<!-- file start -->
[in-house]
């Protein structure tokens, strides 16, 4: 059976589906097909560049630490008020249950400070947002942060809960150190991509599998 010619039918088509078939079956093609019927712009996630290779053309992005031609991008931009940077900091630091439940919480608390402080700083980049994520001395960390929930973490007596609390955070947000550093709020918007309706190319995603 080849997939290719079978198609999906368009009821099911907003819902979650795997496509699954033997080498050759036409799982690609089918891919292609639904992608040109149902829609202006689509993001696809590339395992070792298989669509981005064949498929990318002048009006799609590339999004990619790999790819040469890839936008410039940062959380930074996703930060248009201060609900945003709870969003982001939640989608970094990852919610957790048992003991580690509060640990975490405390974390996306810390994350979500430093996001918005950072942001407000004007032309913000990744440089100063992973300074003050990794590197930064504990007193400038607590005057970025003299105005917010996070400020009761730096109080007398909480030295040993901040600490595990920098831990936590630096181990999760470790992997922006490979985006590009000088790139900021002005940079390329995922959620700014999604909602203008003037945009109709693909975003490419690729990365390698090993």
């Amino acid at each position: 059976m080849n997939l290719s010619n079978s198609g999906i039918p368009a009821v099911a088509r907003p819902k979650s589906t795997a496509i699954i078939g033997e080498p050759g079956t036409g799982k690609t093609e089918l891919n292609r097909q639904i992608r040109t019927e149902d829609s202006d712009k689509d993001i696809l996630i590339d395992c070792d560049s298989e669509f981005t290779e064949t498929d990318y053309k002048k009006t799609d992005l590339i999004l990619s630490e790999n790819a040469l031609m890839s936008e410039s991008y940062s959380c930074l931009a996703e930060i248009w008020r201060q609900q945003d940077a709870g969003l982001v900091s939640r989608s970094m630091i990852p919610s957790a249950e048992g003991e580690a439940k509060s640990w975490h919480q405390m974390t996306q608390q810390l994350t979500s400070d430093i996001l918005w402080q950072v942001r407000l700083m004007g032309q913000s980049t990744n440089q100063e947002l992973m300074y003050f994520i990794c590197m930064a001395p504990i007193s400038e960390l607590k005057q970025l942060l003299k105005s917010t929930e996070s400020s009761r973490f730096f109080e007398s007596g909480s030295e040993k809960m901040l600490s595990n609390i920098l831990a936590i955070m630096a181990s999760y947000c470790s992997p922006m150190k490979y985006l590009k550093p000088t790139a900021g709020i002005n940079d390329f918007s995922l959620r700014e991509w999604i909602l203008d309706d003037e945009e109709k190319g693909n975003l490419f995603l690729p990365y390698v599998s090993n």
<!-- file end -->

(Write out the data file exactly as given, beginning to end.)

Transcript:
[in-house]
């Protein structure tokens, strides 16, 4: 059976589906097909560049630490008020249950400070947002942060809960150190991509599998 010619039918088509078939079956093609019927712009996630290779053309992005031609991008931009940077900091630091439940919480608390402080700083980049994520001395960390929930973490007596609390955070947000550093709020918007309706190319995603 080849997939290719079978198609999906368009009821099911907003819902979650795997496509699954033997080498050759036409799982690609089918891919292609639904992608040109149902829609202006689509993001696809590339395992070792298989669509981005064949498929990318002048009006799609590339999004990619790999790819040469890839936008410039940062959380930074996703930060248009201060609900945003709870969003982001939640989608970094990852919610957790048992003991580690509060640990975490405390974390996306810390994350979500430093996001918005950072942001407000004007032309913000990744440089100063992973300074003050990794590197930064504990007193400038607590005057970025003299105005917010996070400020009761730096109080007398909480030295040993901040600490595990920098831990936590630096181990999760470790992997922006490979985006590009000088790139900021002005940079390329995922959620700014999604909602203008003037945009109709693909975003490419690729990365390698090993």
């Amino acid at each position: 059976m080849n997939l290719s010619n079978s198609g999906i039918p368009a009821v099911a088509r907003p819902k979650s589906t795997a496509i699954i078939g033997e080498p050759g079956t036409g799982k690609t093609e089918l891919n292609r097909q639904i992608r040109t019927e149902d829609s202006d712009k689509d993001i696809l996630i590339d395992c070792d560049s298989e669509f981005t290779e064949t498929d990318y053309k002048k009006t799609d992005l590339i999004l990619s630490e790999n790819a040469l031609m890839s936008e410039s991008y940062s959380c930074l931009a996703e930060i248009w008020r201060q609900q945003d940077a709870g969003l982001v900091s939640r989608s970094m630091i990852p919610s957790a249950e048992g003991e580690a439940k509060s640990w975490h919480q405390m974390t996306q608390q810390l994350t979500s400070d430093i996001l918005w402080q950072v942001r407000l700083m004007g032309q913000s980049t990744n440089q100063e947002l992973m300074y003050f994520i990794c590197m930064a001395p504990i007193s400038e960390l607590k005057q970025l942060l003299k105005s917010t929930e996070s400020s009761r973490f730096f109080e007398s007596g909480s030295e040993k809960m901040l600490s595990n609390i920098l831990a936590i955070m630096a181990s999760y947000c470790s992997p922006m150190k490979y985006l590009k550093p000088t790139a900021g709020i002005n940079d390329f918007s995922l959620r700014e991509w999604i909602l203008d309706d003037e945009e109709k190319g693909n975003l490419f995603l690729p990365y390698v599998s090993n």